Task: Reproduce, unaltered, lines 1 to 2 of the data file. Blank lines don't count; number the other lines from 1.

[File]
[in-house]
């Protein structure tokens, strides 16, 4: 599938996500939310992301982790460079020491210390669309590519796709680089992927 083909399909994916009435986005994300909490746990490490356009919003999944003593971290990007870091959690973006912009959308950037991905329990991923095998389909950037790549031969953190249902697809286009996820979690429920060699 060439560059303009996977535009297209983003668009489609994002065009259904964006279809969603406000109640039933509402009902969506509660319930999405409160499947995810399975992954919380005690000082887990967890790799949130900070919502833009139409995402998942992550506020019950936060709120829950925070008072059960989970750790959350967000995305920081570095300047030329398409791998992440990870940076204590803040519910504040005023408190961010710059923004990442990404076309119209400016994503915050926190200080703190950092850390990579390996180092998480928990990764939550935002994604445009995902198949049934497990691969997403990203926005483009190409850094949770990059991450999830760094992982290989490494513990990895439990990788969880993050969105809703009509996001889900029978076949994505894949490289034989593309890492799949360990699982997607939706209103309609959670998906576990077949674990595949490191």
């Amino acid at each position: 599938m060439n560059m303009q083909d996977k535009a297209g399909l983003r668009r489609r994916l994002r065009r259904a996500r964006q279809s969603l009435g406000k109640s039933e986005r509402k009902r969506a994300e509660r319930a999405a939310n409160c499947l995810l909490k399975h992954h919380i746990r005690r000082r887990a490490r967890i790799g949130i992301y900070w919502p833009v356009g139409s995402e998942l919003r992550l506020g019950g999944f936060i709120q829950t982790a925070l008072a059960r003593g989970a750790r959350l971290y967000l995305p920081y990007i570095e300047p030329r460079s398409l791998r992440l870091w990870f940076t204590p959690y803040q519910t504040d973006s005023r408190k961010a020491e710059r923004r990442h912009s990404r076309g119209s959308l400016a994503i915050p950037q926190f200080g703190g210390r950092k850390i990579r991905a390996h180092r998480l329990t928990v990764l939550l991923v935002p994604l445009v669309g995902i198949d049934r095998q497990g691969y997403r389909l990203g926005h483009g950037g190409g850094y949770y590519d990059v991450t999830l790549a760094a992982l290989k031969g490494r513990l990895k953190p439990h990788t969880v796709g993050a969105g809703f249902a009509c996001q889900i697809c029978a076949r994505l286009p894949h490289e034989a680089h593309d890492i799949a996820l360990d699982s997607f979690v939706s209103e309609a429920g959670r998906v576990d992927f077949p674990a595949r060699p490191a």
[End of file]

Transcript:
[in-house]
């Protein structure tokens, strides 16, 4: 599938996500939310992301982790460079020491210390669309590519796709680089992927 083909399909994916009435986005994300909490746990490490356009919003999944003593971290990007870091959690973006912009959308950037991905329990991923095998389909950037790549031969953190249902697809286009996820979690429920060699 060439560059303009996977535009297209983003668009489609994002065009259904964006279809969603406000109640039933509402009902969506509660319930999405409160499947995810399975992954919380005690000082887990967890790799949130900070919502833009139409995402998942992550506020019950936060709120829950925070008072059960989970750790959350967000995305920081570095300047030329398409791998992440990870940076204590803040519910504040005023408190961010710059923004990442990404076309119209400016994503915050926190200080703190950092850390990579390996180092998480928990990764939550935002994604445009995902198949049934497990691969997403990203926005483009190409850094949770990059991450999830760094992982290989490494513990990895439990990788969880993050969105809703009509996001889900029978076949994505894949490289034989593309890492799949360990699982997607939706209103309609959670998906576990077949674990595949490191």